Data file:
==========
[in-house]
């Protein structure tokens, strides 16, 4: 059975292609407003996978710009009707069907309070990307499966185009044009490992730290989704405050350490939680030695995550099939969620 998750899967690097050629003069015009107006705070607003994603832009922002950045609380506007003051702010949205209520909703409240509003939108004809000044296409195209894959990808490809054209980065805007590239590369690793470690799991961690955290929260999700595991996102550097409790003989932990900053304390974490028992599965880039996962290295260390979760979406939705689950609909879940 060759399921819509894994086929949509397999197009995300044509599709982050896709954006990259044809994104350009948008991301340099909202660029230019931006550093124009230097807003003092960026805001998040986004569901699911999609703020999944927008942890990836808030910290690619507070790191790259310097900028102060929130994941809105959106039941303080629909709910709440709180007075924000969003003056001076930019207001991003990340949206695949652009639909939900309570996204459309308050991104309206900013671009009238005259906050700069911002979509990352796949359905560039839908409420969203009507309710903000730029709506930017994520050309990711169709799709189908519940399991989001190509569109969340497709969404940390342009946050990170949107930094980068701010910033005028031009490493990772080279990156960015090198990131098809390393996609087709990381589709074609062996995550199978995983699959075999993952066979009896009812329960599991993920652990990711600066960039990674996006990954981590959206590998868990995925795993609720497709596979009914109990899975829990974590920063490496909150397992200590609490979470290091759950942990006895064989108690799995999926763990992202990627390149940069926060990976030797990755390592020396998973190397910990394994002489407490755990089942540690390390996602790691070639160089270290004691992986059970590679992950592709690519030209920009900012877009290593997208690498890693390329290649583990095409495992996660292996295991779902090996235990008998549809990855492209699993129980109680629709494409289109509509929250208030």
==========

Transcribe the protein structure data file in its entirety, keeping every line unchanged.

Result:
[in-house]
């Protein structure tokens, strides 16, 4: 059975292609407003996978710009009707069907309070990307499966185009044009490992730290989704405050350490939680030695995550099939969620 998750899967690097050629003069015009107006705070607003994603832009922002950045609380506007003051702010949205209520909703409240509003939108004809000044296409195209894959990808490809054209980065805007590239590369690793470690799991961690955290929260999700595991996102550097409790003989932990900053304390974490028992599965880039996962290295260390979760979406939705689950609909879940 060759399921819509894994086929949509397999197009995300044509599709982050896709954006990259044809994104350009948008991301340099909202660029230019931006550093124009230097807003003092960026805001998040986004569901699911999609703020999944927008942890990836808030910290690619507070790191790259310097900028102060929130994941809105959106039941303080629909709910709440709180007075924000969003003056001076930019207001991003990340949206695949652009639909939900309570996204459309308050991104309206900013671009009238005259906050700069911002979509990352796949359905560039839908409420969203009507309710903000730029709506930017994520050309990711169709799709189908519940399991989001190509569109969340497709969404940390342009946050990170949107930094980068701010910033005028031009490493990772080279990156960015090198990131098809390393996609087709990381589709074609062996995550199978995983699959075999993952066979009896009812329960599991993920652990990711600066960039990674996006990954981590959206590998868990995925795993609720497709596979009914109990899975829990974590920063490496909150397992200590609490979470290091759950942990006895064989108690799995999926763990992202990627390149940069926060990976030797990755390592020396998973190397910990394994002489407490755990089942540690390390996602790691070639160089270290004691992986059970590679992950592709690519030209920009900012877009290593997208690498890693390329290649583990095409495992996660292996295991779902090996235990008998549809990855492209699993129980109680629709494409289109509509929250208030």